By Jim James, Founder EASTWEST PR and Host of The UnNoticed Entrepreneur.
Earlier this month, I was privileged to be interviewed by Jerod Morris. I got to talk before his and Brian Clark’s Unemployable Initiative community about my SPEAK|PR program. The community (which I am a part of) is for “freelancers, solo entrepreneurs, and startup founders to get actionable advice and valuable resources.”
In this article, I’m sharing the first part of what I presented during the feature.
Talking about Getting Noticed
Getting noticed is one of the recurring themes that come up whenever Jerod asks about the challenges that Unemployable members face in building their audience-based businesses.
With so much content and distractions vying for the attention of your ideal audience members, how do you get your content, your story, and yourself in front of them — in a way that compels them to pay attention? In the book that I self-published, I shared how to do just that.
The UnNoticed Entrepreneur book compiles 50 ideas on how companies can stand out. It includes my five-stage SPEAK|PR methodology, which creates a framework for business owners to build a simple and structured approach to their public relations. During the talk, I discussed some of the most relevant lessons from the book that can help entrepreneurs get noticed by the people who matter.
Recounting my Beginnings
In my author profile, it says that my “first brush with getting noticed was at 18 when [I] jumped out of a plane in return for sponsorship and received expedition equipment in return for media publicity.”
I grew up in the southeast of England to wonderful parents who are not particularly commercially savvy. One was an academic; one was a social worker. When I was younger, I earned a spot in Operation Raleigh, which is an expedition to go to Australia. Back then, I was selling toys in a shop and when I did the math, I realised that I wouldn’t get enough money before the expedition left.
So I thought of doing something that I and most people would be afraid of: jumping out of a narrow plane. I found an airfield near me called Headcorn and I went around and asked people to sponsor me. Amazingly enough, I raised much more money by jumping out of that aeroplane than what I would’ve earned in a year of working for somebody selling toys. It’s kind of a light bulb moment for me.
The issue was that I had the money for the plane, but I didn’t have the money for the expedition kit. What I did was to go to a local newspaper and say that if I go on this trip and I get some sponsorship, would they cover it? They said that it sounded interesting. I then went to a local hiking shop and said that if they’d give me some kit, I could get them into the newspaper.
I was 18 years old then and I didn’t know what I was doing — I haven’t heard of PR. To me, it seemed like a good way to bridge two people’s needs.
So jumping out of a plane was my first introduction to being an entrepreneur and being in the publicity space. And this shows that sometimes, ignorance is just the best formula for being brave.
Being Morgan’s Local Dealer in China
After that, I went to America to study at a university. I also got sponsored to go to Central America on an expedition. I kind of have this background of having adventures and getting them sponsored.
After starting businesses in England and America, I went to Singapore to start a PR firm back in 1995. In 2006, I went to China from Singapore and within about a year, I met a beautiful woman. When we had a baby on the way, I thought about how do I make more money when, actually, I’m going to have less time. Because in PR, you’re typically paid by the hour.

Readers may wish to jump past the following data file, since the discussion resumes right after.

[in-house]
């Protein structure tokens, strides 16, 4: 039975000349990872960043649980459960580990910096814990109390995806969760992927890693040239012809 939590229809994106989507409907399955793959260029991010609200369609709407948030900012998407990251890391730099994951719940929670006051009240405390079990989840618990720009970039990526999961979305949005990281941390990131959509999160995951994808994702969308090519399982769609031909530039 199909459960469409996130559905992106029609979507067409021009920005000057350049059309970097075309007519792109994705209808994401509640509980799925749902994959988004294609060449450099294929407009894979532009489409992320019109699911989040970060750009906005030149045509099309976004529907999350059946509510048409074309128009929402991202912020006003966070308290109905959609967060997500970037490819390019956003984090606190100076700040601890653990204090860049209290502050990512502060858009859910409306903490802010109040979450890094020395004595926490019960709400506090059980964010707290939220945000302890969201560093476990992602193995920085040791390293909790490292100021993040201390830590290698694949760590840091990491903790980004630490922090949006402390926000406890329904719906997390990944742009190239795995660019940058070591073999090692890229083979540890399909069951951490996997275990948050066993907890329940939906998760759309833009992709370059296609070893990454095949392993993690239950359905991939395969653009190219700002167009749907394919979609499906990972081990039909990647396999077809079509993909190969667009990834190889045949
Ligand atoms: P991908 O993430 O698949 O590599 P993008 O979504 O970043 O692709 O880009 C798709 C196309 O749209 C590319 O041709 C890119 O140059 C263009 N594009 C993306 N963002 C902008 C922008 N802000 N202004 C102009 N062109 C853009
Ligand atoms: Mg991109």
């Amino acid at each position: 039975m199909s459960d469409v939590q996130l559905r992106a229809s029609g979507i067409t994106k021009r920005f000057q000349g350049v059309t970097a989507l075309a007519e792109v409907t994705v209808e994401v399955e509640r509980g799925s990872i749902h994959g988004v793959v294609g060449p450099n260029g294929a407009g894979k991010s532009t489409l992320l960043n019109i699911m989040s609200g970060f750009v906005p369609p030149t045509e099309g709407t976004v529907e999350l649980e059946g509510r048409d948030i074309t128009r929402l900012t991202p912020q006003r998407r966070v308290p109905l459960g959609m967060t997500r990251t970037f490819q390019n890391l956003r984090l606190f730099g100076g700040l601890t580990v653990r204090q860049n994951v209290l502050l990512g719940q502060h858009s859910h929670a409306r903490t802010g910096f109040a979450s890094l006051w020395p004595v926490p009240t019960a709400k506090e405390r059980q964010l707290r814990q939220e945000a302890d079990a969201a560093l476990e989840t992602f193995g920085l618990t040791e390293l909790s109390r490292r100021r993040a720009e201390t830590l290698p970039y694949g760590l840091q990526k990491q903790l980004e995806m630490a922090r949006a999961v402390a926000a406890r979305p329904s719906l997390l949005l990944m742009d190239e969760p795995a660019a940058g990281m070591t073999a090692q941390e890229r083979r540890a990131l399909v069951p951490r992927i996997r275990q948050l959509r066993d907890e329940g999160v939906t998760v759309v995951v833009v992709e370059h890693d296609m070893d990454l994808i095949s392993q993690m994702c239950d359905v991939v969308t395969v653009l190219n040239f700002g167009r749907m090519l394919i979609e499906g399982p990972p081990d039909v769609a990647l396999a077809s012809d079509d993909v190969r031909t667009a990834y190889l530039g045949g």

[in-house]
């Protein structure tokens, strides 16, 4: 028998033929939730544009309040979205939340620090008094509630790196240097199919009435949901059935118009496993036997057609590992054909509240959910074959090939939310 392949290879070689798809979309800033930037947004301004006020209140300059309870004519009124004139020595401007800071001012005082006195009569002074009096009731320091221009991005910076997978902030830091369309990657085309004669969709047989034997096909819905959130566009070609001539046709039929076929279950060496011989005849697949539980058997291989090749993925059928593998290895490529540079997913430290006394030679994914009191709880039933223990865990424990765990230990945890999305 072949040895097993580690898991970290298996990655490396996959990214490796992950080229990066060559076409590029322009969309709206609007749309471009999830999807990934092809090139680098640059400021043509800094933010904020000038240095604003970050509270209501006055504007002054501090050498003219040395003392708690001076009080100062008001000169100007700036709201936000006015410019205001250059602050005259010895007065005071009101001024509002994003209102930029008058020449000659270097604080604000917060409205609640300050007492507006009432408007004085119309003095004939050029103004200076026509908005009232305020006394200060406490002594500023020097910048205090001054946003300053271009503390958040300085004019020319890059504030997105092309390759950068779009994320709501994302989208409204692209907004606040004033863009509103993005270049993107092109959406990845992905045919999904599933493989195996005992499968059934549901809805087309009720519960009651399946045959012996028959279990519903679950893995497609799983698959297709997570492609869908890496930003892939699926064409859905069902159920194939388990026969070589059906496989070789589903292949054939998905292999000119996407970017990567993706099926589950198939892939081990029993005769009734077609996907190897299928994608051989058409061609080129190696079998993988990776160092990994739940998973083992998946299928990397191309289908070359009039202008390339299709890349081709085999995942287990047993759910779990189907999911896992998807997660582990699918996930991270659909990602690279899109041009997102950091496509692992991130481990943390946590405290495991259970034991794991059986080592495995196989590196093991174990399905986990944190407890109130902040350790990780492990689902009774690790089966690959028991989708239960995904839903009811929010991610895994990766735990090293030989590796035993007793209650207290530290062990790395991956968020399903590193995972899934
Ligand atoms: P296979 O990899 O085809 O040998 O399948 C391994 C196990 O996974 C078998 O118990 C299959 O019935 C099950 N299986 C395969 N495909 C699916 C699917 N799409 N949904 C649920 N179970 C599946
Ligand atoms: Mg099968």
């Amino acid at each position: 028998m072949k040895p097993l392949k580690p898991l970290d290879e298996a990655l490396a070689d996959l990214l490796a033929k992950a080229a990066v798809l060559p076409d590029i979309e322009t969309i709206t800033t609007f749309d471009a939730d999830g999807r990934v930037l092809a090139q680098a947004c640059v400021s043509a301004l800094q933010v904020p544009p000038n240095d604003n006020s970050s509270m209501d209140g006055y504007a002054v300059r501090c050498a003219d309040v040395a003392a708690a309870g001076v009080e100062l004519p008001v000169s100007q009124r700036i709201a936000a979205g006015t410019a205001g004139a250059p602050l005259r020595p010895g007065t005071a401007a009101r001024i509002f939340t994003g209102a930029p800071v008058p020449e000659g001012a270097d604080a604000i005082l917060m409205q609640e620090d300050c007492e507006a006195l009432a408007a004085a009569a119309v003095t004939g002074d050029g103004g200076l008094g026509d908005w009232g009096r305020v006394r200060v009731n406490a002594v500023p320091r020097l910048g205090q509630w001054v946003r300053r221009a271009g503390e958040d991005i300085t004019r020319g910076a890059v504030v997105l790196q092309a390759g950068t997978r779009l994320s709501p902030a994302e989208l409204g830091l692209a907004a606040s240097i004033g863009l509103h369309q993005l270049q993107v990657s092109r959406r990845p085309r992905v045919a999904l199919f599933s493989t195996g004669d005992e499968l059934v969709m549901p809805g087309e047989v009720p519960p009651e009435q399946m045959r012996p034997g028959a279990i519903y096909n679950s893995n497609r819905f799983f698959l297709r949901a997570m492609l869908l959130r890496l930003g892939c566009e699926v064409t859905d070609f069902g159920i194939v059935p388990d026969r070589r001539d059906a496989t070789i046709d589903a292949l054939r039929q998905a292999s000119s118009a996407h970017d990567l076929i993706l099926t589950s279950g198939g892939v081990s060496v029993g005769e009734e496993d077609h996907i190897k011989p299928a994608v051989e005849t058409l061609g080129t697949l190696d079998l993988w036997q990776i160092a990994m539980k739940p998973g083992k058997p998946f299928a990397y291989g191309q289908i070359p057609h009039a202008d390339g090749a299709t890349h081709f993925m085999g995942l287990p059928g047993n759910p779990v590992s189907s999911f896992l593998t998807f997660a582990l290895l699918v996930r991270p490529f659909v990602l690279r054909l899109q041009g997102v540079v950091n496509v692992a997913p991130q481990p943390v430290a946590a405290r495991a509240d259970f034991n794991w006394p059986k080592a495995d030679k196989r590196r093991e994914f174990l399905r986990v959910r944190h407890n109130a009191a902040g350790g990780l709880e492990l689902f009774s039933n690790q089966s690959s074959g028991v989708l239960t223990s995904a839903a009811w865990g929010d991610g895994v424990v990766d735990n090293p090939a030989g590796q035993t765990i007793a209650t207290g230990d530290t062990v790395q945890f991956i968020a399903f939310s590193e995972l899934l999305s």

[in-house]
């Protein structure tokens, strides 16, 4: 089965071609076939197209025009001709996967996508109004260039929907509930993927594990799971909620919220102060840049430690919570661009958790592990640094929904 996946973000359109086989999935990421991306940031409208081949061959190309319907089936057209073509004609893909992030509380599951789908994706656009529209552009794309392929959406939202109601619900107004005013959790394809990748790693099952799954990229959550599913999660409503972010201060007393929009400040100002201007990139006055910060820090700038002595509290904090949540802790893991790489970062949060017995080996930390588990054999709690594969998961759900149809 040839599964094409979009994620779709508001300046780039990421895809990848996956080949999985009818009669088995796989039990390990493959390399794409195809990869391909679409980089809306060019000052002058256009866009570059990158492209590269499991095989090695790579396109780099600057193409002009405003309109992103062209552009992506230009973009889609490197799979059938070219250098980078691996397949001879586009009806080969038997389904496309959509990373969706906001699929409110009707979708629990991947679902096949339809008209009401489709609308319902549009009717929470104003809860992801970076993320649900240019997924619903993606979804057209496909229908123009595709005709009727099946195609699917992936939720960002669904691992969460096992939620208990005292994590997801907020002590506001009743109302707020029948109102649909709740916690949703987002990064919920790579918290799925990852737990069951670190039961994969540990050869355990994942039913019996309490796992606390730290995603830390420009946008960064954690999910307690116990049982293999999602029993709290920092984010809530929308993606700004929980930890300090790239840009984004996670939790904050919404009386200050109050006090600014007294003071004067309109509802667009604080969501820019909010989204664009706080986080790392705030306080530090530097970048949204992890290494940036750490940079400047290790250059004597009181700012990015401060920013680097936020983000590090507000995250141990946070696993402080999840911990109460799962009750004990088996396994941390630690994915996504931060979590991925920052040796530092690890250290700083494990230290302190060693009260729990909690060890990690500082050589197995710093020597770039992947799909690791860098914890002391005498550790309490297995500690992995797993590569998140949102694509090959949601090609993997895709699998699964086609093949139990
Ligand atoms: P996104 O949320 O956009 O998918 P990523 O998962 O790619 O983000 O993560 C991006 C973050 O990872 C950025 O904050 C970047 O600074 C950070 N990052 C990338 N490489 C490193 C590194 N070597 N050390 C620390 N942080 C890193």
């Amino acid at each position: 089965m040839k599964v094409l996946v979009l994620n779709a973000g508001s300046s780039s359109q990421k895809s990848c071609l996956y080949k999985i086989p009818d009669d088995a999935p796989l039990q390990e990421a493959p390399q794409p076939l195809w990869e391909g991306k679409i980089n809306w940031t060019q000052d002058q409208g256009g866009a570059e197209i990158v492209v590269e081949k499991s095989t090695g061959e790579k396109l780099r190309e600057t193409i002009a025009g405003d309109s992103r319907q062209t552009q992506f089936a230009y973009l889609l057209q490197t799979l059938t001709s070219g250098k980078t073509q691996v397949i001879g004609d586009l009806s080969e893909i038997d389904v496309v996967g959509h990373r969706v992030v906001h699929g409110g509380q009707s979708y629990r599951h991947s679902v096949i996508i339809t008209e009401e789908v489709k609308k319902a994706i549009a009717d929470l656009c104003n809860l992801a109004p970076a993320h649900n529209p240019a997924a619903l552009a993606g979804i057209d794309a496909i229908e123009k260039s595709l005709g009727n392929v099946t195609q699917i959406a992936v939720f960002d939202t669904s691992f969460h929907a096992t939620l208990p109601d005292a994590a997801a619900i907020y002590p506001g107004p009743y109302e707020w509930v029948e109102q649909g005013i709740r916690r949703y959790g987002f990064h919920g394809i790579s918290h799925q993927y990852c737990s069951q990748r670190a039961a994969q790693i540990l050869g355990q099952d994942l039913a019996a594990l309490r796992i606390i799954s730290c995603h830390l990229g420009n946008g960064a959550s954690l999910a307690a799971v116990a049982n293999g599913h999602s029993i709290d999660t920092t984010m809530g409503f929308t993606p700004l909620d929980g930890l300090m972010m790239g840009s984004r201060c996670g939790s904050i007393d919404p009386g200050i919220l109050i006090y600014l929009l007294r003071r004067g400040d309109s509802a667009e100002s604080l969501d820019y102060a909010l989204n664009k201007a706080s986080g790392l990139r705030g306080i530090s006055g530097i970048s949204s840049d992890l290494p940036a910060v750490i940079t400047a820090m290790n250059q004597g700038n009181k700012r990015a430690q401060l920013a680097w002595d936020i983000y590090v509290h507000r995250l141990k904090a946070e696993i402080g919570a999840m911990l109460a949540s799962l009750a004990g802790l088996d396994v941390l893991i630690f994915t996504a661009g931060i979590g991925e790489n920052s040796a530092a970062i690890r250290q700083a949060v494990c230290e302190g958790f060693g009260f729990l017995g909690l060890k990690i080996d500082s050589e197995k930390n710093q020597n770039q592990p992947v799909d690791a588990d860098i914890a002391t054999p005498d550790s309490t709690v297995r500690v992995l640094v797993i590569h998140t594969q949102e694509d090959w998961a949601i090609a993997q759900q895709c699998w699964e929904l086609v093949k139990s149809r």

Back when I was starting, I thought that if I sold toys at four pounds per hour, I’d never get to my destination. I figured that the same was going to be true with PR selling time: I’m never going to make enough money just by raising money from time.
And then, at one point while I was in China and starting a young family, my cousin sent me a photo of a Morgan car. Morgan is a British car company that has been around since 1909. It inspired me to buy a Morgan sports car as I thought of it as a great antidote for me being a dad and losing my youth. I had the car imported to China.
The thing was that when I drove it to places, people would see and wonder what kind of car it was, thinking it was an old one when it’s actually new. I then asked a Chinese person if they’d like to buy one; they said yes. Afterwards, I rang Morgan and asked about their local dealer. With my PR background, I said that I can help their dealer sell cars in China. However, they said that they didn’t have one. It occurred to me that I was the first to import a Morgan sports car to the country.
This happened in 2011. A year later, I made an application to be the local dealer of Morgan and got to be appointed as the importer for the car company.
Then I found a free parking space in Tiananmen Square in Forbidden City, which is in the centre of Beijing. I drove my Morgan car there unannounced and without any permits. I also took a journalist that I’d met outside of a supermarket (he was taking pictures of my car). Before the police came, we got loads of photographs. Over the next seven years, I managed to build the Morgan brand in China.
My SPEAK|PR methodology really came out of some of the lessons that I’ve learned building a car brand in China — even though I did not speak Chinese and didn’t have an advertisement budget or any support from the manufacturer. It resonates with entrepreneurs whose offerings can provide a lot of value but don’t have a big backing; those who have something valuable to share that people will love only if they see it (which is exactly what happened when people saw the Morgan car).
The UnNoticed Entrepreneur Podcast and Book
When I went back to the UK, I started a podcast called The UnNoticed Entrepreneur. Now, I’ve already got 350 episodes and I’ve catalogued them under my SPEAK|PR process.
On the podcast, I interview hundreds of experts and fellow entrepreneurs on how they get noticed and what are the tools that they use. I’m a big believer that every entrepreneur deserves their thymos, which is the Greek word for recognition.